LOWELL — Soaring sandstone cliffs, a river that drops over a ledge and dances between rocks, frothy whitewater and a “train” of wave after wave 4 feet high — or more.
That could describe any number of whitewater rivers in the country. But this one is roughly 60 miles north of Bloomington-Normal.
Yes, whitewater — in Illinois.
Brett Hazen, one of the owners of Vermillion River Rafting, calls the whitewater on the Vermilion River between Lowell and Oglesby “one of Illinois’ best-kept secrets.”
McLean County Circuit Judge Paul Lawrence still remembers the first time he paddled that section 15 or 20 years ago.
He had taken a whitewater kayaking class at Nantahala Outdoor Center in western North Carolina with a friend, Eric Cash of rural Hudson, and “We came back from that and were champing at the bit.”
“The first time we came up to the Wildcat (rapid), we got out and looked around. I was amazed that we were in Illinois.”
Others also are amazed. And other paddlers have been “champing at the bit” to get back on the Vermilion River since the section was closed following a fatal rafting accident in June 2009.
The river was reopened March 31 after safety modifications to a low-head dam and the addition of warning signs and an exclusion zone.
“It is the single most significant piece of whitewater in the state,” said Dave McGovern, a whitewater kayaking instructor at Geneva Kayak Center and past president of the Chicago Whitewater Association.
Kayakers are not the only ones
paddling this section of river. It is also popular with rafters. Vermillion River Rafting rents rafts at the put-in just downriver from Illinois 178 bridge, about 3½ miles south of Starved Rock State Park.
Hazen said on a busy weekend, the company rents boats to about 200 people a day, from Scout troops and church groups to visitors from other countries. A safety briefing, but no special training, is needed for rafting.
Although the Wildcat rapid is the Vermilion’s star attraction, it’s the variety of river features and “play spots” that make the section popular.
“That has been the basic training area for all beginning kayakers,” said Tim White of Maroa, president of the Mackinaw Canoe Club and member of a loose-knit group of whitewater paddlers who call themselves Team Dirt Clod.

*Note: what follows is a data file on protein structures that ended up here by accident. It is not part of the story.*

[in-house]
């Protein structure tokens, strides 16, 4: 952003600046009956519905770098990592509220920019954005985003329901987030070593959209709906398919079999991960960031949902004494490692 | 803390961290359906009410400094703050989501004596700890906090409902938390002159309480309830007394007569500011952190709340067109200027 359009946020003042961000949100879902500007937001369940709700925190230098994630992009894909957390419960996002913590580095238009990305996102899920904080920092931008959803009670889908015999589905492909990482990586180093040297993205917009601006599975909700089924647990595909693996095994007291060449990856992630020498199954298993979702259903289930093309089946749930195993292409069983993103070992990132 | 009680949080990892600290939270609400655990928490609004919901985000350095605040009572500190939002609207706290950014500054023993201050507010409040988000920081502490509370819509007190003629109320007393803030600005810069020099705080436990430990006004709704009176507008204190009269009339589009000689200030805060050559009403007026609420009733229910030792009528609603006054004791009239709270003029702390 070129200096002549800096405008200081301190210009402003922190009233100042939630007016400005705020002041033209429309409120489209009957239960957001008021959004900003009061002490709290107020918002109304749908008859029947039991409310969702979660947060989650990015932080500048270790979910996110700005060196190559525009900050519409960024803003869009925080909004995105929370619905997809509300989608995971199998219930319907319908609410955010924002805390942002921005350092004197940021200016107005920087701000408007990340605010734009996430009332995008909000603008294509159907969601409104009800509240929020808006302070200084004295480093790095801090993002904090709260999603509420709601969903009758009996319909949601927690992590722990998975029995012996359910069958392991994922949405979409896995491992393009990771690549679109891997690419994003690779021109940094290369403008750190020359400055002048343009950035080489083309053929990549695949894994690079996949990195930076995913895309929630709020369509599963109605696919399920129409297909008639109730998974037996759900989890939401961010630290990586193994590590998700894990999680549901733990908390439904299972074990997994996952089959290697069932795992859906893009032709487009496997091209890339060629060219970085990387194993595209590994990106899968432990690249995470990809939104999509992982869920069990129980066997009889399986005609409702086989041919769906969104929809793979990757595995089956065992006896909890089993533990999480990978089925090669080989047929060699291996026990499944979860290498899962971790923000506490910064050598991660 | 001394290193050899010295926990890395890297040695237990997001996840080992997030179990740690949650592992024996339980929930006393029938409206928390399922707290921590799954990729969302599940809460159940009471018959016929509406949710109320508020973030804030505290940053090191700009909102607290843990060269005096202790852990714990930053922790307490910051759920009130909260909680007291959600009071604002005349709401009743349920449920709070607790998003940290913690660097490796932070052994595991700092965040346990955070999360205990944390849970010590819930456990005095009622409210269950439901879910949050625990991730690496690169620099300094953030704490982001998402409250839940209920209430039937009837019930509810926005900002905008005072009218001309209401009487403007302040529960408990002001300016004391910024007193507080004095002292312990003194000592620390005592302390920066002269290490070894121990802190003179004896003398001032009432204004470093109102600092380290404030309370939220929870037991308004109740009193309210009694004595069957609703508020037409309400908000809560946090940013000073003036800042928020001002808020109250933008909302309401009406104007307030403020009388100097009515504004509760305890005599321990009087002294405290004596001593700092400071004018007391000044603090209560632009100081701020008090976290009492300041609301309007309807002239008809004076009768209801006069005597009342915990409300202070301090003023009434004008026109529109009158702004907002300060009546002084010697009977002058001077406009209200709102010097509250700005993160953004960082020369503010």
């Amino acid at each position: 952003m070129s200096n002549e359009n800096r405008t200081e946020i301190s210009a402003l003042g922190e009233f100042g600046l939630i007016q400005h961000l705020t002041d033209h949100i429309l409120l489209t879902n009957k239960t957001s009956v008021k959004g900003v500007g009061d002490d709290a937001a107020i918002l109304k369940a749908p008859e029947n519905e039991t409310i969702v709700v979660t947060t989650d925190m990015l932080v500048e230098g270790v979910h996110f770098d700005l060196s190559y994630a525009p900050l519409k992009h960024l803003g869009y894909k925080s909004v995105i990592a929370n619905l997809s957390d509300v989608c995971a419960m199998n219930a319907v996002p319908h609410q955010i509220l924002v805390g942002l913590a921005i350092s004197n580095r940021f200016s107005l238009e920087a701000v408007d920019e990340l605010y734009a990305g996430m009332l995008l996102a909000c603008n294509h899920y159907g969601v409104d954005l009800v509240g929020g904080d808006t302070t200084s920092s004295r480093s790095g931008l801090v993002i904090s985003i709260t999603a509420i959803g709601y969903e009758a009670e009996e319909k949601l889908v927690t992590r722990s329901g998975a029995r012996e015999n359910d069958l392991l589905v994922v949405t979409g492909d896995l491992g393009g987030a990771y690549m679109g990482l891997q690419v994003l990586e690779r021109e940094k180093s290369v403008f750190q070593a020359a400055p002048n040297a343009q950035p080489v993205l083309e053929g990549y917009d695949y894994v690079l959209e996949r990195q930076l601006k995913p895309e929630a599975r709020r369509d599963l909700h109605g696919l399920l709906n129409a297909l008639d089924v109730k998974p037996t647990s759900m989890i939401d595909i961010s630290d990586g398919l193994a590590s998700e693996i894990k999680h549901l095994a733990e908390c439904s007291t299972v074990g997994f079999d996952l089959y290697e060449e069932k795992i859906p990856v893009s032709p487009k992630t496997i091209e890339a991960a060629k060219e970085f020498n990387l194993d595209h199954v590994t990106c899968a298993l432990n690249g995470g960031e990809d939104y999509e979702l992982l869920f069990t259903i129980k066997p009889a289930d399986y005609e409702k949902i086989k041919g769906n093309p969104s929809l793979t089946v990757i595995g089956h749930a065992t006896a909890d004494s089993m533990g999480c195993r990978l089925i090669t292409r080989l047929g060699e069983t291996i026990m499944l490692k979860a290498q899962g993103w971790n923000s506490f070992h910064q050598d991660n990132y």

Jana Kiefer of Bloomington enjoys going through a series of “standing waves” — which she describes as “like a roller coaster” — downstream from the dam.
Rapids are rated Class I-VI. Class I and II are considered “novice” rapids, in which dangers are obvious and relatively easy to avoid. Class III is considered “intermediate,” with “moderate, irregular waves which may be difficult to avoid” and in which “complex maneuvers in fast current and good boat control … are often required,” according to the American Whitewater website.
The Wildcat rapid is “considered a technical Class III. It’s not a big drop, but it’s kind of squirrelly,” Cash said.
Lawrence said, “I’m not the greatest kayaker in the world. I rarely make it (through Wildcat) without getting dumped. … I’ve felt my helmet hitting the rocks while I’m upside down.”
One place to get training is at Geneva Kayak Center. Its Outdoor Leadership Center is located in Yorkville (30 miles north of Dwight) on the Fox River at the Marge Cline Whitewater Course.
The whitewater course at Yorkville was completed in October 2010. While the Vermillion often dries up by July (if not sooner), the Fox at Yorkville maintains a good flow.
Having the Yorkville whitewater park and the Vermilion River relatively close together provides “a progression for people who are interested in whitewater kayaking and canoeing,” said Ryan Rushton, an owner of Geneva Kayak Center.
Beginner lessons at Yorkville cover basic safety, boat handling and maneuvering. Rushton said, “The goal is to move them toward being independent paddlers.”
If you are interested in trying whitewater paddling, here are a few ways to get started:
Vermillion River Rafting Co. rents four-person and six-person rafts. The charge is $25 per person for adults; $20 per person age 16 and younger. One person “funyaks” — inflatable kayaks — are rented for $35. There is a two-person minimum for the four-person raft; five-person minimum for the six-person raft.
The trip down the Vermilion takes about 3 to 4 hours, depending on water levels. Call 815-667-5242 for reservations. Website: www.vermillionriverrafting.com.
Weekend whitewater classes begin in May at Geneva Kayak Center, which is having a grand opening for its Outdoor Leadership Center in Yorkville on May 4 and 5. Eric Jackson, president of Jackson Kayak and four-time whitewater freestyle world champion, will be teaching classes.
Introduction to Whitewater is offered Saturdays. The cost is $98 with boat rental and gear, $84 if you bring your own appropriate boat and gear. Whitewater Play and Maneuvering is offered Sundays; $98 with rental, $84 without rental.
The introductory class is a prerequisite to the maneuvering class. For more information: www.genevakayak.com .
In addition, an informal group of whitewater paddlers keeps in touch through http://teamdirtclod.com.
If you are interested in something a little milder, the Mackinaw Canoe Club welcomes both canoes and kayaks, www.rivers-